Thursday, January 19, 2012

Review of The Book of Secrets

This is book that folks looking for good fiction about East Africa ought to read.
The Book of Secrets  by M.G. Vassanji, Picador, NY 1994

This is a superb novel by M.G. Vassanji that is set in Kenya and Tanzania beginning just before World War I.  The basic plot revolves around a diary kept by colonial administrator Alfred Corbin in the small (fictitious) Indian trading town of Kikono located at the foot of the Taita Hills along a track that would become the road and railroad between Voi and Taveta.  No one knew what Corbin recorded so assiduously in his diary, but they presumed it included information on the townsfolk as well as the mysteries of imperial power.   In any case, the diary first appears, then disappears and is re-found. It provides the skeleton for the story to hang on.

The story really is one of relationships.  The re-discoverer of the book of secrets was a retired Goan school teacher in Dar Es Salaam in the nineteen sixties.  As narrator he then retraces life as it was in Kikono before the great war when Corbin assumed his duties and was quizzically observed by the townsfolk who the author called Shamsis (which is an actual Islamic sect), but who seemed to me to be Ismailis, traders well known in East Africa. Corbin’s concerns for an unconventional girl and whether or not he fathered her child is the basic mystery that is unpeeled in various fashions during the course of the story.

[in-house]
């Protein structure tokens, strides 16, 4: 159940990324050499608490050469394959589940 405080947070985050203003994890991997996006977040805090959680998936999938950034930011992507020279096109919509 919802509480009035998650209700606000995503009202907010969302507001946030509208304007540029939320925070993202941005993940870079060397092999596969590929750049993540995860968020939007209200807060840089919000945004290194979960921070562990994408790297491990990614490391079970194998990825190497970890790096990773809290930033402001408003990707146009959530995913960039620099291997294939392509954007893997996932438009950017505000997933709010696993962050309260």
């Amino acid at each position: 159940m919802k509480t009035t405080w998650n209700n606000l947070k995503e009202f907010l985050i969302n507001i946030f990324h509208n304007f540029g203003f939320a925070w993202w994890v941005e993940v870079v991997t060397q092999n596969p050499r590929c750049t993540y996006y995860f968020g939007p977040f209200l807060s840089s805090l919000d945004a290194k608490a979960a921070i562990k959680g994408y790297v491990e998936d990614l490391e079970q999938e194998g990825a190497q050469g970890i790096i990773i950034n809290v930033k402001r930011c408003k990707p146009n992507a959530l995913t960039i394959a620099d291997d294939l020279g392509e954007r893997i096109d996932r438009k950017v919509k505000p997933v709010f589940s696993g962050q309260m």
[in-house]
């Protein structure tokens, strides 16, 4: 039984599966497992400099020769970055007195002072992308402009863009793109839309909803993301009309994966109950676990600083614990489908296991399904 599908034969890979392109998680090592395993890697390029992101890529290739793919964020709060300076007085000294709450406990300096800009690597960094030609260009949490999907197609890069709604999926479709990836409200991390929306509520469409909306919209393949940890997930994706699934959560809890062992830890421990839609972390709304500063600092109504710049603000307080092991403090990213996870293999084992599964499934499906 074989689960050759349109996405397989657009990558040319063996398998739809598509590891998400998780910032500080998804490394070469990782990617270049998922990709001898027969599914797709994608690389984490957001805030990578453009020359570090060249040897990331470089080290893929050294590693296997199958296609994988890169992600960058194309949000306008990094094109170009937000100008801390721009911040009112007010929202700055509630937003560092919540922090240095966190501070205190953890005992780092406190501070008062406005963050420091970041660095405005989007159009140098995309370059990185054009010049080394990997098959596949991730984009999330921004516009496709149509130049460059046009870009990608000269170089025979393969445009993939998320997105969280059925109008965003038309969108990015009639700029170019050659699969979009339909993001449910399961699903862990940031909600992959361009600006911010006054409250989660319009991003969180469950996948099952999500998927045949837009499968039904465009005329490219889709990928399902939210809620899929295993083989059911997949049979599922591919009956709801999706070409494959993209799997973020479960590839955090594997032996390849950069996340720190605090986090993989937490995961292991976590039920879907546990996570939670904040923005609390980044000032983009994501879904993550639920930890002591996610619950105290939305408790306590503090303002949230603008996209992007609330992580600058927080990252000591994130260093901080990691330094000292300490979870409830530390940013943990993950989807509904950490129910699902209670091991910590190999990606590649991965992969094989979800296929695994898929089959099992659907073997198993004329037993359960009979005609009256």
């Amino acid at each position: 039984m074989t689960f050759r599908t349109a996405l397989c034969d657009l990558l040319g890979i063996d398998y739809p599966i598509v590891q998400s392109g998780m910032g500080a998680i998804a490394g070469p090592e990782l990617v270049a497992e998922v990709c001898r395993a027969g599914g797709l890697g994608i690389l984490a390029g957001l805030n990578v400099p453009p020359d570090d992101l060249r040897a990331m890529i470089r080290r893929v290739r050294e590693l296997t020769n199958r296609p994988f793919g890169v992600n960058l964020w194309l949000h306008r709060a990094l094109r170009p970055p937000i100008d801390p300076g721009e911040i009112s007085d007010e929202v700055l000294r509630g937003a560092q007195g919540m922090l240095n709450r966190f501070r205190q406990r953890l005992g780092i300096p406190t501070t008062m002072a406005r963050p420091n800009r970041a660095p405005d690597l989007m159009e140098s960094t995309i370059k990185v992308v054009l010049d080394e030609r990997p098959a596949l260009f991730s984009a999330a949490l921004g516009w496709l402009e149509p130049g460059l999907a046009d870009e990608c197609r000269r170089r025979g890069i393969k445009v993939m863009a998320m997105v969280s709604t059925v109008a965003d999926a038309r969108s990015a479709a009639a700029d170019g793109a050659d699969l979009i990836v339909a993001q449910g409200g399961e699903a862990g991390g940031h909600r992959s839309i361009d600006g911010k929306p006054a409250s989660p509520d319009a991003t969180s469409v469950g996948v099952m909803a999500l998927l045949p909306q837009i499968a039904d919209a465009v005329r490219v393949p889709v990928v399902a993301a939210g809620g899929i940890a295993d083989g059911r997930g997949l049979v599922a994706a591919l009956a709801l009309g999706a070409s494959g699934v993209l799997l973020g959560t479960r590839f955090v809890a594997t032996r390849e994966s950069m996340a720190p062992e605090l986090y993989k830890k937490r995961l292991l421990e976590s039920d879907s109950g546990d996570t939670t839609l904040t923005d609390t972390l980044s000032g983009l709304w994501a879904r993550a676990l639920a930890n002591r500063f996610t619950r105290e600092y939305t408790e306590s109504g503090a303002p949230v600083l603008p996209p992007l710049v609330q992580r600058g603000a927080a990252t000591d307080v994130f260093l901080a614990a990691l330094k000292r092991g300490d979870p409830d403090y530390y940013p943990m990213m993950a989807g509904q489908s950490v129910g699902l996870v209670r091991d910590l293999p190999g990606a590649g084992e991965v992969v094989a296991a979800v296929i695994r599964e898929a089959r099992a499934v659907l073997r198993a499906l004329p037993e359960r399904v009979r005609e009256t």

The Great War disrupted the town. Corbin was withdrawn. His diary was stolen.  People from the town and their descendents moved to Moshi, Dar and Europe, yet their connections to one another and to the essential mystery remained vague even as some unraveled and others faded.

The Book of Secrets is a wonderfully told tale. Descriptions are vivid. The landscapes, the towns, cities and historical events are accurately portrayed, but the characters are especially memorable.  They are exactly the sort of people that would inhabit this world.

Obviously, I enjoyed this book. The East Africa setting is realistic (including the Cozy Café in Dar that I patronized in 1966). Besides being a good story, the book is a valuable social history, particularly with regard to the changes experienced by Asian communities in East Africa.  Read it!

No comments: